Biological Invasions

, Volume 15, Issue 4, pp 799–815 | Cite as

Effects of the non-native amphibian species Discoglossus pictus on the recipient amphibian community: niche overlap, competition and community organization

  • Alex Richter-Boix
  • Núria Garriga
  • Albert Montori
  • Marc Franch
  • Olatz San Sebastián
  • Dani Villero
  • Gustavo A. Llorente
Original Paper


The painted frog, Discoglossus pictus, was introduced into the Iberian Peninsula 100 years ago and its distribution has steadily increased since then. We studied the effects of this non-native amphibian species on the native ones in the northeastern area of the peninsula. We compared amphibian assemblages in regions with and without D. pictus to estimate niche overlap between species. Additionally, we carried out a laboratory evaluation of the effects of competition between the non-native and the two native species with which it overlaps most commonly: Bufo calamita and Pelodytes punctatus. The presence of D. pictus larvae reduced the survival, body mass and activity of B. calamita, and increased time to metamorphosis. Furthermore, D. pictus showed the highest consumption rate while P. punctatus showed the lowest. One possible consequence of these competitive interactions is an alteration of species co-occurrence patterns in the recipient community on a regional scale. In the non-invaded area, the checkerboard score (C-score) of co-occurrence indicated that the community was structured, whereas the standardized C-score in the invaded area indicated that the community did not differ significantly from having a random structure. These results suggest that competition between native and non-native species can cause recipient communities to become less structured.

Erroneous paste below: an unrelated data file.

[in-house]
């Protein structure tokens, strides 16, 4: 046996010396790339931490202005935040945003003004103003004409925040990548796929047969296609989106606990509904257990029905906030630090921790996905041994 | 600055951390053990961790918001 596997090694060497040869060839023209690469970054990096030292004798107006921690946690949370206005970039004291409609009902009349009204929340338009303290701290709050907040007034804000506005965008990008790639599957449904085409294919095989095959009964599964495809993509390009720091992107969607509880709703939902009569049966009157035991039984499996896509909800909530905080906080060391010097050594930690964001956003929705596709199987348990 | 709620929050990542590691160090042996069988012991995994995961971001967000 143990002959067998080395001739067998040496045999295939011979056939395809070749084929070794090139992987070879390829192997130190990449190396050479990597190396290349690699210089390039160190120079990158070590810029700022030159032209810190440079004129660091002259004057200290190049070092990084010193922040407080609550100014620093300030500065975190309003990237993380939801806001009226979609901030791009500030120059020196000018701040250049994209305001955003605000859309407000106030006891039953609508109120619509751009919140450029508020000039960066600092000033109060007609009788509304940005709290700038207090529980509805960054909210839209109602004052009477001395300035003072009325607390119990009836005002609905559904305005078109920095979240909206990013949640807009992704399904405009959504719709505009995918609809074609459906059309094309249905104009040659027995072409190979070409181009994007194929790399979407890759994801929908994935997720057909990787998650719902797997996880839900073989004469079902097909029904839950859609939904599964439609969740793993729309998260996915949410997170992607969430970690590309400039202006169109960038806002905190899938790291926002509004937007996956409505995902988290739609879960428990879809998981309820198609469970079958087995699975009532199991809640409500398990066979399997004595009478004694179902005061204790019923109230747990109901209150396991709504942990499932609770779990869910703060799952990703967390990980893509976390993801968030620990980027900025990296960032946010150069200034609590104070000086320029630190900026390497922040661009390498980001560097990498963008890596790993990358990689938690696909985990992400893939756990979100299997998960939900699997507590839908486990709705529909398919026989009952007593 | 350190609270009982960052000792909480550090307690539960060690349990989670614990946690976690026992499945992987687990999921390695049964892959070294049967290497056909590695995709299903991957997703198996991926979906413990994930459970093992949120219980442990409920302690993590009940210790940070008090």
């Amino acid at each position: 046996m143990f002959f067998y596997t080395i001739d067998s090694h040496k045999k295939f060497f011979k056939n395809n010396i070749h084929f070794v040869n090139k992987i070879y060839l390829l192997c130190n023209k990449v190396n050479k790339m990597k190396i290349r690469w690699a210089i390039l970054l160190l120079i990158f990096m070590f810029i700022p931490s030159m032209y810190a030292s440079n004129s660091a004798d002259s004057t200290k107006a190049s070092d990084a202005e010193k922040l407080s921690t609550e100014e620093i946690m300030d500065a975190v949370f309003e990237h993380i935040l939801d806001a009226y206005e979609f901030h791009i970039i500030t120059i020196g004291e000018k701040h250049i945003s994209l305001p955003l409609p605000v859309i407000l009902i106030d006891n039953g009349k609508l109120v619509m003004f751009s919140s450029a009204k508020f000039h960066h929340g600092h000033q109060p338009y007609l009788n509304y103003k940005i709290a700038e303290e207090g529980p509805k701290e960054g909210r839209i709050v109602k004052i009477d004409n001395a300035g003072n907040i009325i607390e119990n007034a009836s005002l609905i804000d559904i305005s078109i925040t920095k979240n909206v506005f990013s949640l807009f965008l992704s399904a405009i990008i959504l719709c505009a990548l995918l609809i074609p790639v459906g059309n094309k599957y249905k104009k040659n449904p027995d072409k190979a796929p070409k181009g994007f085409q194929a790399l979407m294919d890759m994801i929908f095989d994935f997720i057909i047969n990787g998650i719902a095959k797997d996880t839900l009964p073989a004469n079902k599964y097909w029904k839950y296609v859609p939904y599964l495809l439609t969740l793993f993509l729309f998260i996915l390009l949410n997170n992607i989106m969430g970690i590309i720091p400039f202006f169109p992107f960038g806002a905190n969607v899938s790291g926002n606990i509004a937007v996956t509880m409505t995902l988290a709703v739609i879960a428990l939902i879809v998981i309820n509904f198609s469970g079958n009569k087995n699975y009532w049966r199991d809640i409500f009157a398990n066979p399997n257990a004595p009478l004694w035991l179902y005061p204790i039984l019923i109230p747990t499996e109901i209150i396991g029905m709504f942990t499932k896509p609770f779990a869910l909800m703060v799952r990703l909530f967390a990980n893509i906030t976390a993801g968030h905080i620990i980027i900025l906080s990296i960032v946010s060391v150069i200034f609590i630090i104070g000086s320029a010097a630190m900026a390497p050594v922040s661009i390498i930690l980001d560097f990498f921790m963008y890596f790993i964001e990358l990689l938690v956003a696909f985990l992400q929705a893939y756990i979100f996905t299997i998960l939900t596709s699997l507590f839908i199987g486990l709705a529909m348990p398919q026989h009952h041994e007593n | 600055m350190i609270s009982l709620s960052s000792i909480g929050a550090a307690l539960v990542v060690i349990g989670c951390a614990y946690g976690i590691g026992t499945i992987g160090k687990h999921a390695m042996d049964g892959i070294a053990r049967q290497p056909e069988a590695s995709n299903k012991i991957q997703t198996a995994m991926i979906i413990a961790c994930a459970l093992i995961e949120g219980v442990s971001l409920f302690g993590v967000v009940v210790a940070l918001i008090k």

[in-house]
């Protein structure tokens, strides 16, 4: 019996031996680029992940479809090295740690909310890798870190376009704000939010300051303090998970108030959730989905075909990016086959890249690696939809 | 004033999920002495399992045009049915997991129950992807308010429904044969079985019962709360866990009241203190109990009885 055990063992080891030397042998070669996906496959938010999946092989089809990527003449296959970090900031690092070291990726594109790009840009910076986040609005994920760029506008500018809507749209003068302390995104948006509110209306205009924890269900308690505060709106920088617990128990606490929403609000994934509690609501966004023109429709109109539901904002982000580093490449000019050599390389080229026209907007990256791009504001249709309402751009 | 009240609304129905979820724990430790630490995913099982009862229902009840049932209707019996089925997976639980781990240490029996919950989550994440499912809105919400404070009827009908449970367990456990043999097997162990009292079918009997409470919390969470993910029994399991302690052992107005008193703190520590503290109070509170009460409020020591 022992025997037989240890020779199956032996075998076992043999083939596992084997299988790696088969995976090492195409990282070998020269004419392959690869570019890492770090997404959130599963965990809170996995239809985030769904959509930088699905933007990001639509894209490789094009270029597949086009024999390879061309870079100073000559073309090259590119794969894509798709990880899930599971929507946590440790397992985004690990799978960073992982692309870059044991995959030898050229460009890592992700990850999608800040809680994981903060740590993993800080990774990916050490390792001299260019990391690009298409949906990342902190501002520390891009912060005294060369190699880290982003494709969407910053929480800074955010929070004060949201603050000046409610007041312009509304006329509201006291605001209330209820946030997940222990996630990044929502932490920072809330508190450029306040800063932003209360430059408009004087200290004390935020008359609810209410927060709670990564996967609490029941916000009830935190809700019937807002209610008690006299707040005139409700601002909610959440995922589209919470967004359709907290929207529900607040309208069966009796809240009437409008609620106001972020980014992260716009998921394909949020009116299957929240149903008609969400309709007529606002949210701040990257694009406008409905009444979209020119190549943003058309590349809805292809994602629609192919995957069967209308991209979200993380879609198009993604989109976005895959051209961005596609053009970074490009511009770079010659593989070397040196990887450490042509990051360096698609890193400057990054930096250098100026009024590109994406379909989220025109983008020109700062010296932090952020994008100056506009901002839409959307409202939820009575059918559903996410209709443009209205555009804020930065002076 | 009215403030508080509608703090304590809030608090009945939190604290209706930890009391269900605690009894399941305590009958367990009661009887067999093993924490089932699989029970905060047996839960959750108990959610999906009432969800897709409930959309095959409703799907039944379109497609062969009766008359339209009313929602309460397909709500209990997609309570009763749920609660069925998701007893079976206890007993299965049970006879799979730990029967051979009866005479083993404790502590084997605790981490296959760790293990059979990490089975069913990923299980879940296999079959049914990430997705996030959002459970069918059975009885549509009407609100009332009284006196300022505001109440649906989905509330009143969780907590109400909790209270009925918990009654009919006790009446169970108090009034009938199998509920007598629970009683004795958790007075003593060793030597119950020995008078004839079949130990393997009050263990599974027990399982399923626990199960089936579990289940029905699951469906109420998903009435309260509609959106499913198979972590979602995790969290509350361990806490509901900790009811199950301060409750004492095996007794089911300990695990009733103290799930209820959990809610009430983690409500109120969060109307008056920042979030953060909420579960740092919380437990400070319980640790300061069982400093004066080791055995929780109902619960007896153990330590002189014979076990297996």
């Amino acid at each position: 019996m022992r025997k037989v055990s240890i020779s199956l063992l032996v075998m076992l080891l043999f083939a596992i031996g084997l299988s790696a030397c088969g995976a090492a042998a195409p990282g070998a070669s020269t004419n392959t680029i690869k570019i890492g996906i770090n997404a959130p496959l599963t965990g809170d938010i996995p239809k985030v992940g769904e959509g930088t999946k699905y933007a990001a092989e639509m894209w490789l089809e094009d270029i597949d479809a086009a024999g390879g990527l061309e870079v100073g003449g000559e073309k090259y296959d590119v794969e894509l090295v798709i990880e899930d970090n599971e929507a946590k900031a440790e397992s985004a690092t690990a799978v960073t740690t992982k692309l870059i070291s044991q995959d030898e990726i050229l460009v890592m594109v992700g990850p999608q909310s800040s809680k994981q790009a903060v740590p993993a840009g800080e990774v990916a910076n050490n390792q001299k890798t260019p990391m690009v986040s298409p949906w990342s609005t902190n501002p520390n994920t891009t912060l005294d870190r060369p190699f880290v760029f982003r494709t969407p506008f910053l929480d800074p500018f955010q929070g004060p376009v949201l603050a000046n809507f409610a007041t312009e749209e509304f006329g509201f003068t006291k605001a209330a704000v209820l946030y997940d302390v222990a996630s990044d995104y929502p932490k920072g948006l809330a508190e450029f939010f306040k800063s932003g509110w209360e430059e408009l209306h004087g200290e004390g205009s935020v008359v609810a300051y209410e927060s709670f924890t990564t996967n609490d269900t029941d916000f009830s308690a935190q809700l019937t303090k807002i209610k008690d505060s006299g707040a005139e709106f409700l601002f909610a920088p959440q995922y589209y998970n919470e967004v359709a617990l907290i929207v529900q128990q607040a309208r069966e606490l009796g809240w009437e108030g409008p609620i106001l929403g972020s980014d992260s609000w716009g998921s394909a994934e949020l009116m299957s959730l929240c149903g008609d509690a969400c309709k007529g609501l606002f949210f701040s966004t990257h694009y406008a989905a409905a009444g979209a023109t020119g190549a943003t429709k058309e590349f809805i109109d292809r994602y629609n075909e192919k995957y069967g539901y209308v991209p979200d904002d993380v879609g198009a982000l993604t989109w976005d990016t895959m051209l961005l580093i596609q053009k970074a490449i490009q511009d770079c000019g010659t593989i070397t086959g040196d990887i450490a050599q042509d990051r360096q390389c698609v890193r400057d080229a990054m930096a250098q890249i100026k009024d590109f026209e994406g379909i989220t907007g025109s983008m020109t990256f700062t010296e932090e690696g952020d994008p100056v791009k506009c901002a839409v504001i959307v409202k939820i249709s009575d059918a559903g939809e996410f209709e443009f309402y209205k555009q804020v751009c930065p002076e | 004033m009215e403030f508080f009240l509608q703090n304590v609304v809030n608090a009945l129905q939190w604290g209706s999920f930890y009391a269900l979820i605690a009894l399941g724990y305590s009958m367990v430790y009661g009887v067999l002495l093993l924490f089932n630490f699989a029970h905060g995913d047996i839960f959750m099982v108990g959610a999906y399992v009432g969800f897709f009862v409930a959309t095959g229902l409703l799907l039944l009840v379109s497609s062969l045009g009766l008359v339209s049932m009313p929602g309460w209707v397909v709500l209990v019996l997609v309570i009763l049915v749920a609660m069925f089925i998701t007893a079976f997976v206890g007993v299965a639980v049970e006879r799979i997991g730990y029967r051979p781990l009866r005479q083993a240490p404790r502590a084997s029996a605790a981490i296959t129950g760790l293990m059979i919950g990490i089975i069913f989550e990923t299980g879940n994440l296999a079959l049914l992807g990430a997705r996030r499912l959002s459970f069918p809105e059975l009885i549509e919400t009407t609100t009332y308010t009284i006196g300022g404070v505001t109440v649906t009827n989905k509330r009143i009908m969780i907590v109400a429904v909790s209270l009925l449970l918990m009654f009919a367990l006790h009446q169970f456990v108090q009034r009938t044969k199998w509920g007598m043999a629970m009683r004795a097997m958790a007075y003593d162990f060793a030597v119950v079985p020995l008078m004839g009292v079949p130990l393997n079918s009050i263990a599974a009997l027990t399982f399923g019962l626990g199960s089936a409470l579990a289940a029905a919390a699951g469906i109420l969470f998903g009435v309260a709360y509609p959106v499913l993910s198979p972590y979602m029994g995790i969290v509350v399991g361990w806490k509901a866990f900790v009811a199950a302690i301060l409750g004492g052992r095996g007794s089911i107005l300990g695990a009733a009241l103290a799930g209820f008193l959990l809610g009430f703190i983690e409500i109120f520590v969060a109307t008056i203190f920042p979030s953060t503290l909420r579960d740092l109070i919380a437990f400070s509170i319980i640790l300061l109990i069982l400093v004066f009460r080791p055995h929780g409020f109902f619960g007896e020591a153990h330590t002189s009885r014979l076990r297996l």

Invasive species Competition Community response Co-occurrence 



We thank the Parc Natural del Garraf and the Departament de Medi Ambient i Habitatge of the Generalitat de Catalunya for their support and permission to collect clutches. ARB was supported by a Spanish Ministry of Education and Culture postdoctoral grant (MEC2007-0944) and a Catalan postdoctoral fellowship (BP-DGR 2008). We also thank Emili García-Berthou, G. F. Ficetola, and the anonymous reviewers for their comments. All of the animals subjected to the laboratory experiments were cared for in accordance with the guidelines of the Animal Experimentation Ethics Committee (Comitè Ètic d’Experimentació Animal—CEEA) of the University of Barcelona.


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Copyright information

© Springer Science+Business Media B.V. 2012

Authors and Affiliations

  • Alex Richter-Boix
    • 1
    • 2
  • Núria Garriga
    • 3
  • Albert Montori
    • 3
  • Marc Franch
    • 2
    • 3
  • Olatz San Sebastián
    • 2
    • 3
    • 4
  • Dani Villero
    • 5
  • Gustavo A. Llorente
    • 3
  1. 1.Department of Population Biology and Conservation BiologyUppsala UniversitetUppsalaSweden
  2. 2.Fundació EmysRiudarenes, GironaSpain
  3. 3.Departament de Biologia Animal (Vertebrats), Facultat de BiologiaUniversitat de BarcelonaBarcelonaSpain
  4. 4.Sociedad de Ciencias Aranzadi, Departamento de HerpetologíaSan SebastiánSpain
  5. 5.Grup d’Ecologia del Paisatge, Centre Tecnològic Forestal de CatalunyaCarretera de Sant Llorenç de MorunysLleidaSpain

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